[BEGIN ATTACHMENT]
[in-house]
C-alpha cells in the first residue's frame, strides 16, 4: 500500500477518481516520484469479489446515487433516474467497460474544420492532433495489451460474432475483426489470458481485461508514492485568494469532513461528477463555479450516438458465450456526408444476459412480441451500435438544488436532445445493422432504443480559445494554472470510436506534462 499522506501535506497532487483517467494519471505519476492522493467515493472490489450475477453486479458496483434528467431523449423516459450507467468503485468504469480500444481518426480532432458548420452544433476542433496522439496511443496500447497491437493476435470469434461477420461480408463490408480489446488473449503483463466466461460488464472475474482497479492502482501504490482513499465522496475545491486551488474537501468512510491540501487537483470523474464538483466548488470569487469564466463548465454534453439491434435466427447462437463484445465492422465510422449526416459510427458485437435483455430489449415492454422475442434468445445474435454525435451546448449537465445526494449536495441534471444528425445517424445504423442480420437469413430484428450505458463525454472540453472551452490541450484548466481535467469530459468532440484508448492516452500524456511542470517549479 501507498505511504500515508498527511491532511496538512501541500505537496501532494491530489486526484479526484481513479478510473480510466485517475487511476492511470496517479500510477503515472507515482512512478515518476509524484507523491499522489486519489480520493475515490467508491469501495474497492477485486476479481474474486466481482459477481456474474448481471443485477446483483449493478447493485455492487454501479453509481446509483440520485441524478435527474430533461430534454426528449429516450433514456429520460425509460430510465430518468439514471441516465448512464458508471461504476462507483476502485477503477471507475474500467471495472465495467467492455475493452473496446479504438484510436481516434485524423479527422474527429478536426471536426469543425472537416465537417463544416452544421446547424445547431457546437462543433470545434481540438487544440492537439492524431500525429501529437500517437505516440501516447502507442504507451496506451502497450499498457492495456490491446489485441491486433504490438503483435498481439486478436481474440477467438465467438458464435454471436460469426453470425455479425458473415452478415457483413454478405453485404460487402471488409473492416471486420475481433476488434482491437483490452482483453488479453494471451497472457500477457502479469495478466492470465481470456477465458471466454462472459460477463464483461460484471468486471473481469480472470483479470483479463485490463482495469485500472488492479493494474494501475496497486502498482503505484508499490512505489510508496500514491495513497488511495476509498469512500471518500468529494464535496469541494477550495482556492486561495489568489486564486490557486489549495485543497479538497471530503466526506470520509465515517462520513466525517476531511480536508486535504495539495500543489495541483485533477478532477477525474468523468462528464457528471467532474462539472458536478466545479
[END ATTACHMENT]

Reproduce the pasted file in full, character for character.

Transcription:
[in-house]
C-alpha cells in the first residue's frame, strides 16, 4: 500500500477518481516520484469479489446515487433516474467497460474544420492532433495489451460474432475483426489470458481485461508514492485568494469532513461528477463555479450516438458465450456526408444476459412480441451500435438544488436532445445493422432504443480559445494554472470510436506534462 499522506501535506497532487483517467494519471505519476492522493467515493472490489450475477453486479458496483434528467431523449423516459450507467468503485468504469480500444481518426480532432458548420452544433476542433496522439496511443496500447497491437493476435470469434461477420461480408463490408480489446488473449503483463466466461460488464472475474482497479492502482501504490482513499465522496475545491486551488474537501468512510491540501487537483470523474464538483466548488470569487469564466463548465454534453439491434435466427447462437463484445465492422465510422449526416459510427458485437435483455430489449415492454422475442434468445445474435454525435451546448449537465445526494449536495441534471444528425445517424445504423442480420437469413430484428450505458463525454472540453472551452490541450484548466481535467469530459468532440484508448492516452500524456511542470517549479 501507498505511504500515508498527511491532511496538512501541500505537496501532494491530489486526484479526484481513479478510473480510466485517475487511476492511470496517479500510477503515472507515482512512478515518476509524484507523491499522489486519489480520493475515490467508491469501495474497492477485486476479481474474486466481482459477481456474474448481471443485477446483483449493478447493485455492487454501479453509481446509483440520485441524478435527474430533461430534454426528449429516450433514456429520460425509460430510465430518468439514471441516465448512464458508471461504476462507483476502485477503477471507475474500467471495472465495467467492455475493452473496446479504438484510436481516434485524423479527422474527429478536426471536426469543425472537416465537417463544416452544421446547424445547431457546437462543433470545434481540438487544440492537439492524431500525429501529437500517437505516440501516447502507442504507451496506451502497450499498457492495456490491446489485441491486433504490438503483435498481439486478436481474440477467438465467438458464435454471436460469426453470425455479425458473415452478415457483413454478405453485404460487402471488409473492416471486420475481433476488434482491437483490452482483453488479453494471451497472457500477457502479469495478466492470465481470456477465458471466454462472459460477463464483461460484471468486471473481469480472470483479470483479463485490463482495469485500472488492479493494474494501475496497486502498482503505484508499490512505489510508496500514491495513497488511495476509498469512500471518500468529494464535496469541494477550495482556492486561495489568489486564486490557486489549495485543497479538497471530503466526506470520509465515517462520513466525517476531511480536508486535504495539495500543489495541483485533477478532477477525474468523468462528464457528471467532474462539472458536478466545479